· Retrofitting Bridges - Governor Wilson signs legislation to finance the replacement of the San Francisco-Oakland Bay Bridge's eastern span, supported by 60-year-old Douglas fir pilings, and to retrofit its western span to better withstand earthquakes. Six other state-owned toll bridges will be strengthened against earthquakes. A $1 surcharge is added to Bay Area bridges (except the separately operated Golden Gate) to help pay the $2.6 billion cost. · Posting Campaign Contributions on the Internet - Legislation orders the secretary of state to develop an Internet filing and disclosure system for contributions to state campaigns.


· Library of California - Culminating 10 years of preparation across the state, a Library of California is created to share resources among 8,000 libraries run by counties, schools, universities, private foundations and other systems. The $5 million effort is hailed as potentially one of the world's great intellectual repositories.

· Headwaters Forest - Legislation provides $245 million to match $250 million in federal money for public purchase of the Headwaters Forest in Humboldt County, the world's largest stand of privately owned ancient redwoods. The Gray Davis administration closes the deal with Pacific Lumber Co. minutes before a March 1999 deadline.

· Bilingual Education -- Proposition 227 curtails the use of public-school instruction in the native tongues of non-English-speaking students. (A citizens' initiative, it is approved by 60.9 percent of voters.)

· Indian Gambling - Nearly 63 percent of voters approve Proposition 5, a statutory initiative to set state conditions on Indian gambling on tribal lands as permitted by the federal government. In 1999, the California Supreme Court overturns Proposition 5, contending it would allow casino-style activities such as 21, blackjack and slot-machine video games prohibited by the state Constitution. Governor Davis and California tribes respond by negotiating a proposed constitutional amendment, placed on the March 2000 ballot by the Legislature, to permit tribes to negotiate compacts with the governor, with ratification by the Legislature, for slot machines, lotteries and percentage card games.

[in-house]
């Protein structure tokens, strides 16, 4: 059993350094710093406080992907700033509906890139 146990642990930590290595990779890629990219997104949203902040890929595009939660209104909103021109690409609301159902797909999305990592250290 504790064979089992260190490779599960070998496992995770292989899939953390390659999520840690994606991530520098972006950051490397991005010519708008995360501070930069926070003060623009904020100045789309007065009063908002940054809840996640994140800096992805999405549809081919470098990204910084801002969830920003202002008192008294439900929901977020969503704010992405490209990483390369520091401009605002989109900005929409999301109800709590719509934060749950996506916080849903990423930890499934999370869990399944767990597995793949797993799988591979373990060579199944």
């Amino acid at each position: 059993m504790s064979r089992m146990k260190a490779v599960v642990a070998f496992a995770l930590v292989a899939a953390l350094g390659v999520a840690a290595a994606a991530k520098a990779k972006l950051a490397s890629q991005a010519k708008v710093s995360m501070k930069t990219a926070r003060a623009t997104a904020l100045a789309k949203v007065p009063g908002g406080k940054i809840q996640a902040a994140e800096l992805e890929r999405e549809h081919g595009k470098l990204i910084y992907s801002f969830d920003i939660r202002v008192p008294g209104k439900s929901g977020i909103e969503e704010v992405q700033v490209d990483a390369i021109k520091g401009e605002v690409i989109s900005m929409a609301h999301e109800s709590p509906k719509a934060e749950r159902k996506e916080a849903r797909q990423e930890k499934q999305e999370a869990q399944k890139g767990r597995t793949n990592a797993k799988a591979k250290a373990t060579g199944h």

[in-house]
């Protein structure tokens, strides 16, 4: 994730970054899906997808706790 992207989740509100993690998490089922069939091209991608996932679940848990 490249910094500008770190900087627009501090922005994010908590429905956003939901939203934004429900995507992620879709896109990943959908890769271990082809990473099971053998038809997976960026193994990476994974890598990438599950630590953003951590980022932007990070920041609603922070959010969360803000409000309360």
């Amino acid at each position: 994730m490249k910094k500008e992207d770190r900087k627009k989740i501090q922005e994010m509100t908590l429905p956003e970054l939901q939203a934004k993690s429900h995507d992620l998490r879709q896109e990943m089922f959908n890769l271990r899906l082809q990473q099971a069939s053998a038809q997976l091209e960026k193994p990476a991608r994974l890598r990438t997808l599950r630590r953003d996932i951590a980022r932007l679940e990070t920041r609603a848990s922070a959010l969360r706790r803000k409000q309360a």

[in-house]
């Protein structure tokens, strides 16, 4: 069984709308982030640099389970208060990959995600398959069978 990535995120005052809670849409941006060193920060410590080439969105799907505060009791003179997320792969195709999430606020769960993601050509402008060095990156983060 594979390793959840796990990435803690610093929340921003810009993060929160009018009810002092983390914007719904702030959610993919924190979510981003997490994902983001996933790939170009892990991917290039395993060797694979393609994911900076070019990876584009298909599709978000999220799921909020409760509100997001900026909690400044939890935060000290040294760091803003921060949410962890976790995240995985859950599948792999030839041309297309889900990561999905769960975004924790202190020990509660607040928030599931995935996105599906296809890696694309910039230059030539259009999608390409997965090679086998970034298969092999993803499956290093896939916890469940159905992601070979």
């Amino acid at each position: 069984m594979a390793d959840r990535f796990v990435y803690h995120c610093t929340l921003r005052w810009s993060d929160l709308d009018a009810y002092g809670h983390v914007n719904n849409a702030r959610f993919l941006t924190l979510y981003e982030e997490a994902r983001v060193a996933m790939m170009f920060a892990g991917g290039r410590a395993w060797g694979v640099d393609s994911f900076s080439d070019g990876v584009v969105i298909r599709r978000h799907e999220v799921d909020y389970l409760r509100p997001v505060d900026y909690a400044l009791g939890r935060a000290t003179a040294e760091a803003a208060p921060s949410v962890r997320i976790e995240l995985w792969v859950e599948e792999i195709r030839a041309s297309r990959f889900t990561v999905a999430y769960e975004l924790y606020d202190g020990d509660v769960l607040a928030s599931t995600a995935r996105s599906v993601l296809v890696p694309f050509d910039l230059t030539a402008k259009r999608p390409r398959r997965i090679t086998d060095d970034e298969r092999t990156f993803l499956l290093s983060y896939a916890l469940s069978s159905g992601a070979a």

· Cigarette Taxes -- Proposition 10, an initiative narrowly endorsed by 50.5 percent of voters, raises the cigarette tax by 50 cents a pack to finance early childhood-development programs.


· Education Reforms - Governor Davis sponsors and signs legislation to create a state accountability system for public schools based on academic performance, providing $96 million in assistance for more than 400 schools but penalizing schools that fail to make reasonable progress. Another $96 million is earmarked for rewarding schools that significantly improve student performance. High school students by 2003-04 must pass an exit exam to graduate. Exemplary teachers are encouraged to assist others in developing teaching strategies. A multifaceted reading-improvement initiative includes institutes in reading instruction and a statewide media campaign.

· Reforms in Managed Care -- A series of measures tightens requirements governing managed health care and establishes a Department of Managed Care in the state Business, Transportation and Housing Agency. An Office of Patient Advocate is created to assist plan enrollees.

· Child Support - A state Department of Child Support Services is created to manage counties' child-support enforcement offices. This reorganization is designed to improve California's record of collecting child support from delinquent parents, particularly those with children living in poverty. · Domestic Partnerships and Gay Rights -- Domestic partnerships are recognized as household relationships, with some legal effects, between same-sex adults of any age and between persons of opposite sexes over age 62. Discrimination based on sexual orientation is outlawed in housing, workplaces and educational institutions.


The Senate Office of Research gratefully acknowledges the assistance of curator Vito Sgromo and educational interpreter Barbara Baker of the California State Capitol Museum, whose willingness to share research on the history of California laws and the museum's albums of historic photos proved invaluable.

The office also wishes to thank State Librarian Kevin Starr, the staff of the California Research Bureau, and history Professor Martin Schiesl of California State University, Los Angeles, for their helpful comments and recommendations. Many Senate staff also reviewed this work and provided important additions and suggestions.

Senate Reprographics designed and formatted this pamphlet.

Three publications were particularly helpful:

California: An Interpretive History by James J. Rawls and Walton Bean (McGraw-Hill, 1998).

Politics and Public Policies in California by John H. Culver and Lorie L. Shelley (McGraw-Hill, 1997).

A Study of California Ballot Measures, 1884 to 1993, Compiled by Tony Miller, Acting California Secretary of State, January 1994. (Available from the Elections Division of the Secretary of State's Office.)

--Prepared by Rebecca LaVally